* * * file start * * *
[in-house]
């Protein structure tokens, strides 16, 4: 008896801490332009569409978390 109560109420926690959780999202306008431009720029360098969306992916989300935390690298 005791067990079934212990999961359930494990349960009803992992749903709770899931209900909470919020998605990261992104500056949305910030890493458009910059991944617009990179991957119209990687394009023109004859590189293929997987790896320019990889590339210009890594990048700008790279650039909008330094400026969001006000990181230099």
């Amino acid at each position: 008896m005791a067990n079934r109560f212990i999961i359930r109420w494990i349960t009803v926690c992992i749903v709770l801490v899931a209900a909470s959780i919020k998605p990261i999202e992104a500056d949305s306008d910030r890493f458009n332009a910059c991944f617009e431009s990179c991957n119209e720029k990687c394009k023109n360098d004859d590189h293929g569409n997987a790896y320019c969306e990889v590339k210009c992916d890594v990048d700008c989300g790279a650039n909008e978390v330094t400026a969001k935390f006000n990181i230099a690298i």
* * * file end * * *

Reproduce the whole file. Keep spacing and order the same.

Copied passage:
[in-house]
């Protein structure tokens, strides 16, 4: 008896801490332009569409978390 109560109420926690959780999202306008431009720029360098969306992916989300935390690298 005791067990079934212990999961359930494990349960009803992992749903709770899931209900909470919020998605990261992104500056949305910030890493458009910059991944617009990179991957119209990687394009023109004859590189293929997987790896320019990889590339210009890594990048700008790279650039909008330094400026969001006000990181230099």
């Amino acid at each position: 008896m005791a067990n079934r109560f212990i999961i359930r109420w494990i349960t009803v926690c992992i749903v709770l801490v899931a209900a909470s959780i919020k998605p990261i999202e992104a500056d949305s306008d910030r890493f458009n332009a910059c991944f617009e431009s990179c991957n119209e720029k990687c394009k023109n360098d004859d590189h293929g569409n997987a790896y320019c969306e990889v590339k210009c992916d890594v990048d700008c989300g790279a650039n909008e978390v330094t400026a969001k935390f006000n990181i230099a690298i």